It all went in a different direction when I met I-F. At the end of its life, his shop was appointment only, because he didn't feel like sitting in the shop all day. I would go there, the door would open, and the door would close behind me with a lock. I would be there browsing through the new stuff and he would say "Yeah... if you need me, I’m in the back". He was making a racket, he was producing acid – he was totally into hard acid at that time. One day he said "Yeah... help me, I’m stuck!" I couldn’t help him; I didn't know what to do. But we became friends, we clicked over music. The first thing I really did was a remix for I-F’s album. He showed me how to do it and I did.
What gear did you use in your early productions?
An Alesis MMT-8 sequencer, Nord Lead 1 synthesizer, an 808 and some basic effects. I had also my CR-8000 and a borrowed Korg MS-10.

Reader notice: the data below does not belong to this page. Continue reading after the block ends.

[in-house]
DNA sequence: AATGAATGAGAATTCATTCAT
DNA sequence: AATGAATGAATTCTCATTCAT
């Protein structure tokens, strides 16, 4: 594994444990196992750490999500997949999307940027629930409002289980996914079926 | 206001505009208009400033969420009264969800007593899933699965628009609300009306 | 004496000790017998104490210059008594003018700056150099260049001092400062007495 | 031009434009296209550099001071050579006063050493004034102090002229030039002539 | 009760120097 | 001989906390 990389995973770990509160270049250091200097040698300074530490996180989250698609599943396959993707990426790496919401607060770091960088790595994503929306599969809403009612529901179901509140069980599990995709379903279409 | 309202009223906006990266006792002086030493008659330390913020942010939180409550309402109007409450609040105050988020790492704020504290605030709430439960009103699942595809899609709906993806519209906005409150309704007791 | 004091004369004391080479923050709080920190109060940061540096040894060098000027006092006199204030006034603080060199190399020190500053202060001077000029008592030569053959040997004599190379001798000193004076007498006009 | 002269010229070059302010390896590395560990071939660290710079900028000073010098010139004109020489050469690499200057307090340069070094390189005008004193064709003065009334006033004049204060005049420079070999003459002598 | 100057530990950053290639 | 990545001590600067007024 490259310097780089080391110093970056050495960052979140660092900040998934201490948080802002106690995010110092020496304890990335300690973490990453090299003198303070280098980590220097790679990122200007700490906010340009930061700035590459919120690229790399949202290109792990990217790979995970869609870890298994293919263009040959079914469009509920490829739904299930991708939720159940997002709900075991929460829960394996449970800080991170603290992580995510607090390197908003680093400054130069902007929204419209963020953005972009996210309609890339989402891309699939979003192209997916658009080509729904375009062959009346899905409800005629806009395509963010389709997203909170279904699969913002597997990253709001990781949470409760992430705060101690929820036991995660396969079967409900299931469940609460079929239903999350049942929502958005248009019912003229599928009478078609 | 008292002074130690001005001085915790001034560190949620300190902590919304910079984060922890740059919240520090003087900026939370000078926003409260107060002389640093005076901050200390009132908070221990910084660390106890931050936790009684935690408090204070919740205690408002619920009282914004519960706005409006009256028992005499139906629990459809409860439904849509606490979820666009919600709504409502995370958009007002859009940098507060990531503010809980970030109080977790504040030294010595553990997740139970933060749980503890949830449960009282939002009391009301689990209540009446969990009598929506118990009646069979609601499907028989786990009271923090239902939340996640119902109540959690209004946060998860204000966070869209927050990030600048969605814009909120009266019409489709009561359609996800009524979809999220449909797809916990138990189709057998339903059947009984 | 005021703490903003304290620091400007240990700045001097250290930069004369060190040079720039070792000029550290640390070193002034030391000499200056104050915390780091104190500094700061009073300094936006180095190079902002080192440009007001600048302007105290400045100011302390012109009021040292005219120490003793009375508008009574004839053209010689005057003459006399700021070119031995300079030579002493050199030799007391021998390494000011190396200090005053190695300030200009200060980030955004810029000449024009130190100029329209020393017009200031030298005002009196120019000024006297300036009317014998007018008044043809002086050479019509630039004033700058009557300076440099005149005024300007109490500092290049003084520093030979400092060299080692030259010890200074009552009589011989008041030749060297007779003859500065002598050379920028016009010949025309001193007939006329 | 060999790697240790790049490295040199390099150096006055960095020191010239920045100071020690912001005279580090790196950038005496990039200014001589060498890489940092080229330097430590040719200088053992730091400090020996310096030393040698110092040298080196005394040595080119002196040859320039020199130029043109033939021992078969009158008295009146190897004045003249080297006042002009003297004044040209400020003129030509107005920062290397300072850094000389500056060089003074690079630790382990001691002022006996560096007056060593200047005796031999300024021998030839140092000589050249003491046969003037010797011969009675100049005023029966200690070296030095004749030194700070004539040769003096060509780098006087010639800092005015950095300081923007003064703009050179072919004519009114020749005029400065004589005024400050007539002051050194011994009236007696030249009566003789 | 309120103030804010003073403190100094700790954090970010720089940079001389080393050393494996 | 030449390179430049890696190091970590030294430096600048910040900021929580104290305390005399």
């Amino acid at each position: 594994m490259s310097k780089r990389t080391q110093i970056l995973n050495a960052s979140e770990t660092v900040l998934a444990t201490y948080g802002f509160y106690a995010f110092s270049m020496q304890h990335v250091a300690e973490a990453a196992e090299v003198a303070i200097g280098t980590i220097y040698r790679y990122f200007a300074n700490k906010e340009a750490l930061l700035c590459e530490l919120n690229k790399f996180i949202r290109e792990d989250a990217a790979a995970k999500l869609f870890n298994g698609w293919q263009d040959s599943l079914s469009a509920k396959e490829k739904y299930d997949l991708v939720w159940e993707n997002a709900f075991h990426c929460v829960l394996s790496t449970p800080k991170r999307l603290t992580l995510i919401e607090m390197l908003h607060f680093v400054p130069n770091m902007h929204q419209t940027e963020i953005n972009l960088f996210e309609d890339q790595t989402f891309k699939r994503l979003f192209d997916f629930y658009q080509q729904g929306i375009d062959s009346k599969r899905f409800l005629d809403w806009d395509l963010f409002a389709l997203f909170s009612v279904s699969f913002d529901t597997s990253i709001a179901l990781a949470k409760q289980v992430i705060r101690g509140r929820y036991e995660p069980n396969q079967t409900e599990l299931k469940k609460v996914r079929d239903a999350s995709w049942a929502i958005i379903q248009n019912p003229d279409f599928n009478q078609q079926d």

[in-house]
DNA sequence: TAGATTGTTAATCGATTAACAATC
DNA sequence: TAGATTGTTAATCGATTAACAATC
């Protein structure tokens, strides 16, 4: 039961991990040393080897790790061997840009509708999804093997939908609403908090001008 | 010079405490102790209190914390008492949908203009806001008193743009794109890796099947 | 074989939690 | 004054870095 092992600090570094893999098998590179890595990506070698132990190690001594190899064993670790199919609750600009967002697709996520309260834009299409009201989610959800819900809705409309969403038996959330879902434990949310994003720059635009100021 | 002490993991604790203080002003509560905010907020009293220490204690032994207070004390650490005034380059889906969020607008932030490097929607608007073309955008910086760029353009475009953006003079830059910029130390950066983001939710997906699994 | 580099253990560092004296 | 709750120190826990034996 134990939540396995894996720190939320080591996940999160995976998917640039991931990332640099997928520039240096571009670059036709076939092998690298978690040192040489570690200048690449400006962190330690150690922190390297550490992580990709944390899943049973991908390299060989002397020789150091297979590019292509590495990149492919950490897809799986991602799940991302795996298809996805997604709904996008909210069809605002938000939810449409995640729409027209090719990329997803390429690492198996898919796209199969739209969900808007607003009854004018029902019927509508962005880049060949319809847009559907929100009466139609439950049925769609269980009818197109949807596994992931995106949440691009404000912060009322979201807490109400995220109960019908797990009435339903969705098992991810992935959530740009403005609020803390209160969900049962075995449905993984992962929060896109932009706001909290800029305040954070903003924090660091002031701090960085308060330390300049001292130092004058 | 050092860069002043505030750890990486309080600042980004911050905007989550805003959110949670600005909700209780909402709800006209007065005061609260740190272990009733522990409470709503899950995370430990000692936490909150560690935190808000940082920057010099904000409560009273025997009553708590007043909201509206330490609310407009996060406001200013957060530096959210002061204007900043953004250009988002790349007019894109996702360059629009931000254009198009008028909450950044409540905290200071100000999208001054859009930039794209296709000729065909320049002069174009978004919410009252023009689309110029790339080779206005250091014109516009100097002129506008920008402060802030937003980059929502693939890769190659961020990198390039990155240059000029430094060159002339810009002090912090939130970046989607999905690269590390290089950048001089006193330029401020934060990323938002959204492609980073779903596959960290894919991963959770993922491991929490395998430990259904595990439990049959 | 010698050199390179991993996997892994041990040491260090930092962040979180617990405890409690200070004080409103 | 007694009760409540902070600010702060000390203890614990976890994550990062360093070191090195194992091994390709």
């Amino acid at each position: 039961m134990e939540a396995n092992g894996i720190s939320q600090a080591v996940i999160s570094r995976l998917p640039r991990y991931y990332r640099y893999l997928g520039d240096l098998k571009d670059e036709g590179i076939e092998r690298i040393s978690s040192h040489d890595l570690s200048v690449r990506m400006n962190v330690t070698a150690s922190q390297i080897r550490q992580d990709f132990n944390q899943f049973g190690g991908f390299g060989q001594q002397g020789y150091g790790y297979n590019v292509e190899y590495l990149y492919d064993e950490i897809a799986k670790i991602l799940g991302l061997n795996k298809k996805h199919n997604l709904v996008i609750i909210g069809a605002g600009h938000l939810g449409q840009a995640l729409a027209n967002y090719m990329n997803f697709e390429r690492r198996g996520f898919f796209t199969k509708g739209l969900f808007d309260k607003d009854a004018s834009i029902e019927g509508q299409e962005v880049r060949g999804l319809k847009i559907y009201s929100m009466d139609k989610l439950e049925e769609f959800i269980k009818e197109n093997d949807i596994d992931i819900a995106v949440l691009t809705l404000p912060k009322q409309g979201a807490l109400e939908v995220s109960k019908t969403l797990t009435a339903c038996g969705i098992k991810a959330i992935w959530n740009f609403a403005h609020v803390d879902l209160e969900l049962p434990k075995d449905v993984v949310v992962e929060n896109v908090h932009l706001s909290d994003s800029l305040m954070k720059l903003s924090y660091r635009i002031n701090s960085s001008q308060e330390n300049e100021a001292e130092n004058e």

I sat on I-F’s living room floor. His shop had closed by then and he moved the stuff to his crazy apartment: full of records, just a red light, and blacked-out windows. It had a club like atmosphere; you would really be in there and zone in on the music. It was the beginning of our collaboration.
Do you have a specific workflow while producing?
How I make music is simple: I make a beat and a bass line and the rest will follow. So I make a melody around the baseline and add some strings later. That’s how I like to work. To work on a computer I find overwhelming. It’s the same with the MPC 1000. It’s a really different way of working, because you work from this root file. And I’m like, "Root? What the hell is root? Just give me my fucking... where is my pattern?" I guess it takes some adjusting.
When do you feel comfortable to share your production with others?
I am never insecure about sharing my music because the things that are in my music are from me. My expression is pure, warts and all.
Do you play your own music?
I hardly ever play my own stuff. Let other people play it. I am proud of the music I made, yet I usually don’t play it in any of my sets. My stuff is quite nerdy niche, and I rarely get to that place where I can play that kind of music.
I am curious how you are at a party. Are you a person that goes to dance or to listen?